Morning Meeting in Port-au-Prince
Today, like all days here, begins with a meeting. Amid the hectic aftermath of the Haitian earthquake, these 30 minutes or so are the only time all eight of CDC’s surveillance and response team are likely to be together in the same room until the last hours of the day. And it is certainly the last any of them will sit still today.
It is difficult to detail the pace of an emergency. Each brings its own energy, unfurled to a soundtrack of cell phone rings and the heavy drone of low flying cargo planes. Here at the National Laboratory of Public Health in Port-au-Prince, home base for the surveillance and response team, CDC staff members bring a wide range of expertise to the crisis, and each morning that expertise flows over a round plastic table in a corner of the lab’s former cafeteria, its pale yellow walls cracked from the force of the quake.
It is here that microbiologists, EIS officers and vaccine specialists plot another long day of response to the Haitian disaster. The conversation moves quickly – short answers to short questions, the day divided into manageable tasks and finite goals realized and lost on the myriad foibles of a disaster response. It is often a soup of questions: What is the state of tuberculosis care? Do health agencies know who to report cases to, and if so, can patients access medicine? Who speaks English and when she leaves, will her replacement be bilingual? How many stool kits have we got? What’s the word on the malaria rapid test kits? Who is coming to the camp tomorrow, and how many cars will we need? Who is on dengue cases and what have you got?
In Haiti today information from last night is old. Information from yesterday morning is ancient and people you worked with last week are home in Norway, Puerto Rico or Boston today. Their replacements are meeting your replacements, as agencies cycle new staff in to Haiti to give exhausted relief workers a break. For the CDC team, the goal is coordination and surveillance, as camps crowded with Haiti’s displaced offer rich breeding grounds for any of a score of infectious diseases, from malaria and dysentery to typhoid and dengue. Camp visits help staff to see firsthand what’s really going on – information is everything. They need to know how many are in any given camp, what care they are receiving from aid agencies, and if those agencies know how and to whom to report any cases of infectious disease. Outbreak is on everyone’s mind.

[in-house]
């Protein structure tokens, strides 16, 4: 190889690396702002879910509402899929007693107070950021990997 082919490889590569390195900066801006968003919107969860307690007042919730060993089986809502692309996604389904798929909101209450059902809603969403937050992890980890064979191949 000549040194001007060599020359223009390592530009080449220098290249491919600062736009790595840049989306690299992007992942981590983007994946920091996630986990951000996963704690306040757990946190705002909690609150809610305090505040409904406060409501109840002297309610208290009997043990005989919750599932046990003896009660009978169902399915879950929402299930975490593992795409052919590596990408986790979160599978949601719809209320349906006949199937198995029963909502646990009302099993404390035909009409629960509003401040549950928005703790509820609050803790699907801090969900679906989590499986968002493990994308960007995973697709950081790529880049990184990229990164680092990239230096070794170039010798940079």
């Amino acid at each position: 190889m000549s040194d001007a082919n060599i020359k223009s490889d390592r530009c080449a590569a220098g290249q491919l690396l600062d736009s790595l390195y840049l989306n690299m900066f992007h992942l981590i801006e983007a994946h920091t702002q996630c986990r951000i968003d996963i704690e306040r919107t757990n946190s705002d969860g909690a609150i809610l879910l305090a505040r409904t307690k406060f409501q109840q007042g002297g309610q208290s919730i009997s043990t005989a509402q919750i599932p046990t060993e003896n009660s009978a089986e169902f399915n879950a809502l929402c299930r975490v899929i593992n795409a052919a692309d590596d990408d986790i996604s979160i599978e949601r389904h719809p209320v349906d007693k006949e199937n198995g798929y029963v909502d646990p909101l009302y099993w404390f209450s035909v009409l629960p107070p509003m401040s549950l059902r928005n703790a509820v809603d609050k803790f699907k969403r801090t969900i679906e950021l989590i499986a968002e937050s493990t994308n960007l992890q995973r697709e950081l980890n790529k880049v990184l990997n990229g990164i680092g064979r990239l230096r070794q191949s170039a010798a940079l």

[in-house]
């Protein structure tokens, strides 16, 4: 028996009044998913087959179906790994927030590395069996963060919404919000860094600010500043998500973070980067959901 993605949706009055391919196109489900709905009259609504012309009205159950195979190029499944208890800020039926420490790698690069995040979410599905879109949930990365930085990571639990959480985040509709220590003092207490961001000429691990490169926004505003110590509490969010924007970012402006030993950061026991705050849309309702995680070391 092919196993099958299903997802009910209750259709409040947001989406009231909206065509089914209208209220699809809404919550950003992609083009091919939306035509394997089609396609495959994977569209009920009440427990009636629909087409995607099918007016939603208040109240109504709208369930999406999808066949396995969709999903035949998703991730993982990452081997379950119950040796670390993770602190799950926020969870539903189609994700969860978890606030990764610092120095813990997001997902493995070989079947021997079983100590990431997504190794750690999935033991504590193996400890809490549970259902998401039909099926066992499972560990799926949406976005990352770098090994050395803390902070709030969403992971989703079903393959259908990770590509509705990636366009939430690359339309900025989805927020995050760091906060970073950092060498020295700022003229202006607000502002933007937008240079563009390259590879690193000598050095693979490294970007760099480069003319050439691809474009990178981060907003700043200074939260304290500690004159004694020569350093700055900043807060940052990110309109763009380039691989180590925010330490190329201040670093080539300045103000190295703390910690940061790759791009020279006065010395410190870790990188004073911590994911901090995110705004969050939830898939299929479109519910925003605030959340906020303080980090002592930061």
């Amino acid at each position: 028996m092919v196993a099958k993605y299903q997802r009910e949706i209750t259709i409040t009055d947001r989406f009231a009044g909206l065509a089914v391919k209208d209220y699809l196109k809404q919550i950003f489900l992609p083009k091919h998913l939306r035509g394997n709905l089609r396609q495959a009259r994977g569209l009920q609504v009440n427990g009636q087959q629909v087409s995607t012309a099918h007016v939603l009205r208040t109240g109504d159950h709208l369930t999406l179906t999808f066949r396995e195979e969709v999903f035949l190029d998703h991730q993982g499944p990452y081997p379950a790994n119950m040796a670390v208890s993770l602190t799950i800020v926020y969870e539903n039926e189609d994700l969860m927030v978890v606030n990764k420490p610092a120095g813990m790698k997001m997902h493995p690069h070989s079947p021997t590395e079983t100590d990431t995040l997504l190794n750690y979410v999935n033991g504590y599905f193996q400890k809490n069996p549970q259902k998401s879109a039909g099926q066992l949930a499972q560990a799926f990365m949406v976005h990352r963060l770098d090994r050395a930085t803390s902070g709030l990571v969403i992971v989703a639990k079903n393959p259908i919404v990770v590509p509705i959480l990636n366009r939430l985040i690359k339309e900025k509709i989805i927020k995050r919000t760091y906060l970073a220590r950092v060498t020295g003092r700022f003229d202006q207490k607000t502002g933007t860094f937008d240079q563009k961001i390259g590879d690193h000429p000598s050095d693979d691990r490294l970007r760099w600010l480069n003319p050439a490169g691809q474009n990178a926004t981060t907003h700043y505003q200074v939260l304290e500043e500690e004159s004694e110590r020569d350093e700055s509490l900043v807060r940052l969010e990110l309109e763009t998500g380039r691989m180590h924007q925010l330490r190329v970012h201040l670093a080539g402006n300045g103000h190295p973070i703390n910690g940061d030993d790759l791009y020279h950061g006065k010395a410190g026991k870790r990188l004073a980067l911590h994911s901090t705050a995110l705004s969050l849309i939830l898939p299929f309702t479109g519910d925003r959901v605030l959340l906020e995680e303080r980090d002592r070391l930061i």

Here on the grounds of the lab, the staff members sleep in tents – men outside on the roof, women in the same small cafeteria that serves as both office and dining room. There are no formal hours. People work until they can’t, generally, and eat what they can, when they can. A plastic fan blows humid air across the room – low 90s during the day, mid-70s at night. Between the laptops and plastic pencil cups, the single table is stacked with a dozen plastic bags and labeled packets of any day’s meals – a scene part office supply store, part camping trip, part bachelor pad. The main meals are snacks. There is no time for long meals, and the dull plastic packets of military meals ready to eat – MREs – sit stacked in a corner box. No one likes them, but they eat them because they’re here, each cleverly named in the laconic vernacular of the military that produced them, and each densely packed with enough fat and calories to keep hungry soldiers going in extreme conditions. The Strawberry Banana Dairyshake, for example – a plastic packet the main ingredient of which is powdered milk – has 460 calories, 19 grams of fat and 56 grams of carbohydrates. It turns pink when you add water and tastes nothing like you want it to.
Days are long and things catch up to you. Two of the four Puerto Rican nurses at the makeshift field hospital on the front lawn of the lab have themselves fallen ill. They were out last night, IVs in their arms, trying to catch a bit of evening breeze outside the sweltering tents, used initially as surgical tents by Belgian Special Forces in the days after the quake. When the flaps are open you catch glimpses of what the people here have suffered – a young girl on a green stretcher, her left leg missing nearly at the hip, or an elderly woman making her way awkwardly across the lawn with new crutches.
For every meeting like the one around the table this morning, there are a thousand others going on across Haiti today. For every aid worker who leaves exhausted, there is another coming. And every day, at least once, you remind yourself to be thankful for every thing and every one you have in your life.